Julian M. Alston
University of California, Davis
Pennsylvania State University
Michele C. Marra
North Carolina State University
Paul D. Mitchell
Texas A&M University
If a new corn rootworm resistant transgenic corn technology had been adopted on all of the United States acres treated for corn rootworm in the year 2000, the total benefits in that year alone would have been $460 million: $171 million to the technology developer and seed companies, $231 million to farmers from yield gains, and a further $58 million to farmers as nonpecuniary benefits associated with reduced use of insecticides. Our nationwide survey of corn producers suggests that initial adop- tion might be as low as 30%, implying first-year benefits of about $138 million.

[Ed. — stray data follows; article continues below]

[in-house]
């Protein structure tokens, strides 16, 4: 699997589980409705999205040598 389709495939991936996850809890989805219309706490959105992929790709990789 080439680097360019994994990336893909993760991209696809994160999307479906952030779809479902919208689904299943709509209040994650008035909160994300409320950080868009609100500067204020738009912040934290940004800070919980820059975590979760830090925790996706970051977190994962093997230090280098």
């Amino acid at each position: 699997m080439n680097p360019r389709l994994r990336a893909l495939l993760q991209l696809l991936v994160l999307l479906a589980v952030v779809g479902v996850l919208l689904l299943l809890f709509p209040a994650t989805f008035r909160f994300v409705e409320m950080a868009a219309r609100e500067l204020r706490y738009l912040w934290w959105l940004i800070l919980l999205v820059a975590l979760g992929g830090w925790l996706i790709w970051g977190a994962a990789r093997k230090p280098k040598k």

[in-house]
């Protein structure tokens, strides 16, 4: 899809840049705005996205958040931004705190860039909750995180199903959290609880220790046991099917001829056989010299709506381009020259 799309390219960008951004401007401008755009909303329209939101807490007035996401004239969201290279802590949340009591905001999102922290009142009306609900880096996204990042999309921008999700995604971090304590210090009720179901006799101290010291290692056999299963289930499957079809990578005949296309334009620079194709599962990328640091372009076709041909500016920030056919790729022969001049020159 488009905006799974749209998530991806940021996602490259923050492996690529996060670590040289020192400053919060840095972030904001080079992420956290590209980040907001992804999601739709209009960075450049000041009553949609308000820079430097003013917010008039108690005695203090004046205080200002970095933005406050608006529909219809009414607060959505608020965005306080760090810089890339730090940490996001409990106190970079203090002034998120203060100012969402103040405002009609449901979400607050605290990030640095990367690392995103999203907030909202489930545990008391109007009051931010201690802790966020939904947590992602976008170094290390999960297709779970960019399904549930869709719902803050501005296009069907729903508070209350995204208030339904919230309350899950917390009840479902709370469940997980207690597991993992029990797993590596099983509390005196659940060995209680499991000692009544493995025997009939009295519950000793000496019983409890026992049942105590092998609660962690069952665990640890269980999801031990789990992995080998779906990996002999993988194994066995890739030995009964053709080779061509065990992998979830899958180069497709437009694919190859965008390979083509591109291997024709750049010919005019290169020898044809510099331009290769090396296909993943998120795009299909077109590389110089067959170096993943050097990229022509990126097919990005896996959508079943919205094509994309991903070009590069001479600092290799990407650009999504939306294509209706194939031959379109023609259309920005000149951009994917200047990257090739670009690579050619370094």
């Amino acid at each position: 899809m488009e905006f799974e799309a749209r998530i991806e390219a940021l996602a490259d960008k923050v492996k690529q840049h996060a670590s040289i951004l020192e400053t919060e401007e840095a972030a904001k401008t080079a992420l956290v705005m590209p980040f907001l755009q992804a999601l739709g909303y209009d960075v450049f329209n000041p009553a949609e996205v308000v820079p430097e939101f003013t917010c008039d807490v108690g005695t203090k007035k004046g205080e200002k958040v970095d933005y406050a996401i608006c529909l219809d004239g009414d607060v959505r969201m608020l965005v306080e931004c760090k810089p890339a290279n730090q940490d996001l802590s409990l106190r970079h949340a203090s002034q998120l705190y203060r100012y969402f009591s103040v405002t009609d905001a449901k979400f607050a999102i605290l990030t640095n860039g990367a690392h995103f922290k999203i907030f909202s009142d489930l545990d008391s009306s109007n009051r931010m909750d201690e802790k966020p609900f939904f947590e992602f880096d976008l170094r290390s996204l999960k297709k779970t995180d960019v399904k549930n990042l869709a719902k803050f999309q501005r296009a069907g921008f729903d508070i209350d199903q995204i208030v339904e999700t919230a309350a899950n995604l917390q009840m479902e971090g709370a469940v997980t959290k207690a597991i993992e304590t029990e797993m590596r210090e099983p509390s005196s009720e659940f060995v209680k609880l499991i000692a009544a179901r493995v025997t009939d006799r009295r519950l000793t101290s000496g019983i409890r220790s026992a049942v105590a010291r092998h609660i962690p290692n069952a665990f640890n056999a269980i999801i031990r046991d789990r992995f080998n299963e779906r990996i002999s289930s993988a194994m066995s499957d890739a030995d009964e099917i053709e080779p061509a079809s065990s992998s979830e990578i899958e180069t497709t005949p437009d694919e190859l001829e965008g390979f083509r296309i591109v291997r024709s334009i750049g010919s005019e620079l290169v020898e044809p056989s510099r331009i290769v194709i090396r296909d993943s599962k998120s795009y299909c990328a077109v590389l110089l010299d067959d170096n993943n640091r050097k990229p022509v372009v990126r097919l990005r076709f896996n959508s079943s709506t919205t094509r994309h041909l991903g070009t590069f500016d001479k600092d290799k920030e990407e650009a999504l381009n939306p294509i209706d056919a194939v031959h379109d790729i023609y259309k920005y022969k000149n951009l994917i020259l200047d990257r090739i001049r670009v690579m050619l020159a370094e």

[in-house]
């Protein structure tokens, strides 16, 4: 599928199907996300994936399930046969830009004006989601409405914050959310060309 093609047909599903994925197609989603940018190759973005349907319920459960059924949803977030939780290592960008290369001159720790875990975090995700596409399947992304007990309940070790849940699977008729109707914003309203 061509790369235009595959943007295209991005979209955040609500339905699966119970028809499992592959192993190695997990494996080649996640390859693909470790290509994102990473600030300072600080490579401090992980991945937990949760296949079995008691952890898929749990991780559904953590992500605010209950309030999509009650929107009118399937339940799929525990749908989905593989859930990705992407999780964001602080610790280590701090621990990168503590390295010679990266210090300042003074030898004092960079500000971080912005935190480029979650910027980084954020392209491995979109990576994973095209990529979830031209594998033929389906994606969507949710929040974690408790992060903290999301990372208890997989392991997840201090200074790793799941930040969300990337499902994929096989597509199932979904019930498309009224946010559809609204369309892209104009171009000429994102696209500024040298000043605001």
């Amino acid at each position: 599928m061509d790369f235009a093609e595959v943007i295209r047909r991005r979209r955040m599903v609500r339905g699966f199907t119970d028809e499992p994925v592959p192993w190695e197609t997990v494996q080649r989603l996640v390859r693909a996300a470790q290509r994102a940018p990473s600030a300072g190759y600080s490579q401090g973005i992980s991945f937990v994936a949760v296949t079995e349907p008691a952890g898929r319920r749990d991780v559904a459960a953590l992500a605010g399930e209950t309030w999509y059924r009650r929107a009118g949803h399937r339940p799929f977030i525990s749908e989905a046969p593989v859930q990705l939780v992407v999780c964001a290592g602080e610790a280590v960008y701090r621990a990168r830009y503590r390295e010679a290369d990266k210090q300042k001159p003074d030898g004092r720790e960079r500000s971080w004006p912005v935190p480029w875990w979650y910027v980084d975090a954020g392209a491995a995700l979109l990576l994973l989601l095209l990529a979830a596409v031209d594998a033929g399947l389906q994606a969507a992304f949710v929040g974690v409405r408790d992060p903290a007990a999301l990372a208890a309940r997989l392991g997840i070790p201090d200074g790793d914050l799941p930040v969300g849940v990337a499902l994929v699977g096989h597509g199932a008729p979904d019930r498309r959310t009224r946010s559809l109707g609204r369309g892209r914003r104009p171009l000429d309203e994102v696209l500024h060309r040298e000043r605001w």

Key words: Biotechnology, corn rootworm, economic benefits, nonpecuniary benefits.